What a new lockdown means for you and your employees
Jury still out on remote hiring and onboarding despite apparent success… For most readers, this biggest impact of lockdown 2...
Jury still out on remote hiring and onboarding despite apparent success…
For most readers, this biggest impact of lockdown 2 will be on our social lives and leisure time rather than our working lives. The extent of business adaptability has been so swift and complete it’s been easy to take it for granted, pre-March 2020 it was not widespread for first interviews to be conducted via video call let alone final selection and onboarding.
Had I suggested that as a hiring method 9 months ago to clients I would have been dismissed out of hand yet within 6 months most companies have little hesitation about hiring and onboarding someone having only ever seen them on a screen and with no idea when they may eventually meet in person.
How have we supported this?
We have provided IT specialists to businesses with the sole purpose of setting up and distributing IT equipment to the remote workforce and HR teams have been suitably nimble in adapting to the challenge of onboarding staff remotely.
My view is that this has been a good thing, it has opened up opportunities for both hirers and candidates to explore opportunities they may not have previously and jolted people from dated hiring methods however it remains to be seen if this enforced change in hiring practice is here to stay. Despite Zoom’s significant share price spike, this technology has been available for years and the reservations that blocked earlier uptake have not been fully dispelled only put to one side for expediency’s sake.
HR and line management still need to assess the long term effectiveness of hiring and onboarding remotely
In 12 months’ time will those hired in the summer/autumn 2020 still be thriving in key roles for their new employers?
I believe we are still in something of a honeymoon period as far as remote hiring and onboarding goes, all parties both want and need it to work, and proved to be practically possible but we await the long-term verdict of business.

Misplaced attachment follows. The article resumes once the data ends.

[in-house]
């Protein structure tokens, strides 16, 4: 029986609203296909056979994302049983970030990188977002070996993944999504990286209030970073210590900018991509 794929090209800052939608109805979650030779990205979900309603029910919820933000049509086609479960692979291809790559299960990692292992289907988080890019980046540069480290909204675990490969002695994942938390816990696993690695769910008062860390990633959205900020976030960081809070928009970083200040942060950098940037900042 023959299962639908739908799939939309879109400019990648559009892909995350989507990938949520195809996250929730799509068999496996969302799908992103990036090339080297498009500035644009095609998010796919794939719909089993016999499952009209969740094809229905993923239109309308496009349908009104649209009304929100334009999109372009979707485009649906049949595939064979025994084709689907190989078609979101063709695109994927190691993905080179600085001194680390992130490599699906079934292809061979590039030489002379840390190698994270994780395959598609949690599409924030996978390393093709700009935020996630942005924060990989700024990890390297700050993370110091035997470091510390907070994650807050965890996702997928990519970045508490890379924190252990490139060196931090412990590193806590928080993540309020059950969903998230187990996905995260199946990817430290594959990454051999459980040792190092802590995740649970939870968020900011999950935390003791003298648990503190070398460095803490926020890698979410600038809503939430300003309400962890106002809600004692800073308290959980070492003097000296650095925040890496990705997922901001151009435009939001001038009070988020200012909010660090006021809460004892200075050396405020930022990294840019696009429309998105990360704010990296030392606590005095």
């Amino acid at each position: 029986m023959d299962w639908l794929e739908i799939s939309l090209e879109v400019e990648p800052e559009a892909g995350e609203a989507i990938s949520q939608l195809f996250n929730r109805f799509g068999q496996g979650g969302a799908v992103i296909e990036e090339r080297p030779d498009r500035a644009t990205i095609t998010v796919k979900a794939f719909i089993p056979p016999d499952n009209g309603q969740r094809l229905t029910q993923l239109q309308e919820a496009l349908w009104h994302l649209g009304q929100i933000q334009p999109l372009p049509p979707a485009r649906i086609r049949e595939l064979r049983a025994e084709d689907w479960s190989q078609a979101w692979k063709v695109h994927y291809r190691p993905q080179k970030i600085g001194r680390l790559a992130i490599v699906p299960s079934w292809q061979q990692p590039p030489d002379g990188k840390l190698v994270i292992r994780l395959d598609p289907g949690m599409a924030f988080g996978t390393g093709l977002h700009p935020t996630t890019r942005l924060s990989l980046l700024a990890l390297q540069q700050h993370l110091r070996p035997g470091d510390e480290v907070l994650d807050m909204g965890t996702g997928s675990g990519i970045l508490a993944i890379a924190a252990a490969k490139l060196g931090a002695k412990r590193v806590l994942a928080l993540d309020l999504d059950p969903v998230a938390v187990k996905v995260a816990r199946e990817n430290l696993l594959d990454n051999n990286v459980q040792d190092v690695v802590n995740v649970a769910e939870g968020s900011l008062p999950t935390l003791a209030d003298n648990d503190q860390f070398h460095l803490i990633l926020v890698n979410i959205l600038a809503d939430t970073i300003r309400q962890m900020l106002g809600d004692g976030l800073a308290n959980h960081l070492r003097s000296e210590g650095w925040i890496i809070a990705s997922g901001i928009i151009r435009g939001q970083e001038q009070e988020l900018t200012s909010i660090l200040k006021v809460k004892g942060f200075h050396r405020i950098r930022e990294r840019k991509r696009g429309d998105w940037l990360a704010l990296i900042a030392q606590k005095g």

IT jobs will remain stable in Lockdown 2 (for now)
When the first lockdown hit it was as novel as the virus itself and businesses went through the whole gamut of emotions from panicked mass redundancies and firings to more considered wait and see approaches. Our survey of IT candidates during the first lockdown showed that only 16% had been furloughed with the rest making a swift transition to working from home.
We can’t rule out fresh furloughing in the IT sector this time around we know a little more about what to expect and I suspect hardly any IT staff will be furloughed this time around.
As I noted in an update last week (link to it here) the longevity of the initial furlough scheme allowed businesses the time to rationalise and exit staff who were either too expensive or likely to be surplus to future requirements meaning those still in work are there because they are needed. This latest lockdown, as frustrating as it is and whether it lasts for 4 or 8 weeks, shouldn’t change that.
WFH isn’t for all
Last month, I wrote that working from home is here to stay, I still strongly believe this and for many mid-career professionals that we place it will be a non-negotiable requirement for future opportunities. However having given it a go, I don’t think it’s for us. I can only speak for Bristow Holland but the conclusion I’ve reached is that having consultants working remotely from home makes us less operationally effective for a whole host of reasons.
Looking out at the office car park it seems many other small business owners have reached the same conclusion. I wonder whether predominately WFH positions will be reserved for mainly corporate scale businesses in the future, they seem to have the most to gain from the shift from large physical offices but for agile smaller businesses with more crossover of roles, the drawbacks may well outweigh the benefits.